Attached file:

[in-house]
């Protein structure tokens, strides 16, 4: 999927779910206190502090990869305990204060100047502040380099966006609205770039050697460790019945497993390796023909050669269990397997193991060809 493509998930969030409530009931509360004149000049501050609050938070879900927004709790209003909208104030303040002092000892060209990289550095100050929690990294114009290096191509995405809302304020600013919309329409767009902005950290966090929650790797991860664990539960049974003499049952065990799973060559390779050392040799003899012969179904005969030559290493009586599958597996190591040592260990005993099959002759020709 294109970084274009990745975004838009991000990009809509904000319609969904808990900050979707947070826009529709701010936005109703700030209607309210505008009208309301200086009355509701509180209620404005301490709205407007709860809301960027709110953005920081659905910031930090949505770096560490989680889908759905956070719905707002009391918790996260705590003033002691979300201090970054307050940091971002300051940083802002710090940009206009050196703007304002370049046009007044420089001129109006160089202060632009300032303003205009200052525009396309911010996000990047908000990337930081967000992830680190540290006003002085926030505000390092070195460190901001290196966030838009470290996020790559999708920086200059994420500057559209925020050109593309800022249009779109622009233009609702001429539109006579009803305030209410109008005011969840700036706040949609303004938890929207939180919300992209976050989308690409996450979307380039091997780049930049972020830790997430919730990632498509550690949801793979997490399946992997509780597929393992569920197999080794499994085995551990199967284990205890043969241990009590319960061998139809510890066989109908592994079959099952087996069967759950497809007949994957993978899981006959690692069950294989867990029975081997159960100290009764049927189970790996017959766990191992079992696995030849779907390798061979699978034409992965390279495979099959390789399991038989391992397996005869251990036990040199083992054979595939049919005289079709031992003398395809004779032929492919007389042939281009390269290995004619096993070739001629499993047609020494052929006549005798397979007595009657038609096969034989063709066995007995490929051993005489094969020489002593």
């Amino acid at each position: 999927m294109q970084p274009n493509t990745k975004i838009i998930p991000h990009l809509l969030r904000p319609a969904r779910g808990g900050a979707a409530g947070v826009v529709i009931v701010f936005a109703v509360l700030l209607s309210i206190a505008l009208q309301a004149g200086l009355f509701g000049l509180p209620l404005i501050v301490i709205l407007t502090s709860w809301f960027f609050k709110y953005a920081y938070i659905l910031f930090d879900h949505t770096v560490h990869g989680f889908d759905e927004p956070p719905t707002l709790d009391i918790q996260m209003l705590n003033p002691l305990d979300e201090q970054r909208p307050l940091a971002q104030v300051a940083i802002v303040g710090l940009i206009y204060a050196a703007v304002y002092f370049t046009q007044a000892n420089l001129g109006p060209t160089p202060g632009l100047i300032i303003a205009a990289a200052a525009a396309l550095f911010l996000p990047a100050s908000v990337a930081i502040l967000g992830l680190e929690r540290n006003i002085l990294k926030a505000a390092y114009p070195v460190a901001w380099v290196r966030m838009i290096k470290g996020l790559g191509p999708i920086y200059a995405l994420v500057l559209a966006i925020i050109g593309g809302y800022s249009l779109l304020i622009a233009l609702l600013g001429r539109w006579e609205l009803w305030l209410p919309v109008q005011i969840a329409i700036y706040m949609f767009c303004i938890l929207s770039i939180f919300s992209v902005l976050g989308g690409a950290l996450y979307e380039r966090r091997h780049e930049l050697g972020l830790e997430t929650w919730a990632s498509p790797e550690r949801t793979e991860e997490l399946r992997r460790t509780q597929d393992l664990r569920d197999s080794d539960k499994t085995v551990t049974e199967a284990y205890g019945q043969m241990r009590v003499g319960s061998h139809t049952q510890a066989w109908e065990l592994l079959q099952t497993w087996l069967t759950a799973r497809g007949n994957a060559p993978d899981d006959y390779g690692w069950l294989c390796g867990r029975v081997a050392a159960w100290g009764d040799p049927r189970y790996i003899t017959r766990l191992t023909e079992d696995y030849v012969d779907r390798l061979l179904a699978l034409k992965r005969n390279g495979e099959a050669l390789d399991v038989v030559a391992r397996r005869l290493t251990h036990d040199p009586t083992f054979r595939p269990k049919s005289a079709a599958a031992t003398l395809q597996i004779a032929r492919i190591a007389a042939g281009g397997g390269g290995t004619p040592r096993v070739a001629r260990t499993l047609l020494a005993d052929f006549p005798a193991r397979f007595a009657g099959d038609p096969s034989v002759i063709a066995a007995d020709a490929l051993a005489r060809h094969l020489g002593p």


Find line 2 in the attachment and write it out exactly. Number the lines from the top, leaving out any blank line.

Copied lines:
């Protein structure tokens, strides 16, 4: 999927779910206190502090990869305990204060100047502040380099966006609205770039050697460790019945497993390796023909050669269990397997193991060809 493509998930969030409530009931509360004149000049501050609050938070879900927004709790209003909208104030303040002092000892060209990289550095100050929690990294114009290096191509995405809302304020600013919309329409767009902005950290966090929650790797991860664990539960049974003499049952065990799973060559390779050392040799003899012969179904005969030559290493009586599958597996190591040592260990005993099959002759020709 294109970084274009990745975004838009991000990009809509904000319609969904808990900050979707947070826009529709701010936005109703700030209607309210505008009208309301200086009355509701509180209620404005301490709205407007709860809301960027709110953005920081659905910031930090949505770096560490989680889908759905956070719905707002009391918790996260705590003033002691979300201090970054307050940091971002300051940083802002710090940009206009050196703007304002370049046009007044420089001129109006160089202060632009300032303003205009200052525009396309911010996000990047908000990337930081967000992830680190540290006003002085926030505000390092070195460190901001290196966030838009470290996020790559999708920086200059994420500057559209925020050109593309800022249009779109622009233009609702001429539109006579009803305030209410109008005011969840700036706040949609303004938890929207939180919300992209976050989308690409996450979307380039091997780049930049972020830790997430919730990632498509550690949801793979997490399946992997509780597929393992569920197999080794499994085995551990199967284990205890043969241990009590319960061998139809510890066989109908592994079959099952087996069967759950497809007949994957993978899981006959690692069950294989867990029975081997159960100290009764049927189970790996017959766990191992079992696995030849779907390798061979699978034409992965390279495979099959390789399991038989391992397996005869251990036990040199083992054979595939049919005289079709031992003398395809004779032929492919007389042939281009390269290995004619096993070739001629499993047609020494052929006549005798397979007595009657038609096969034989063709066995007995490929051993005489094969020489002593």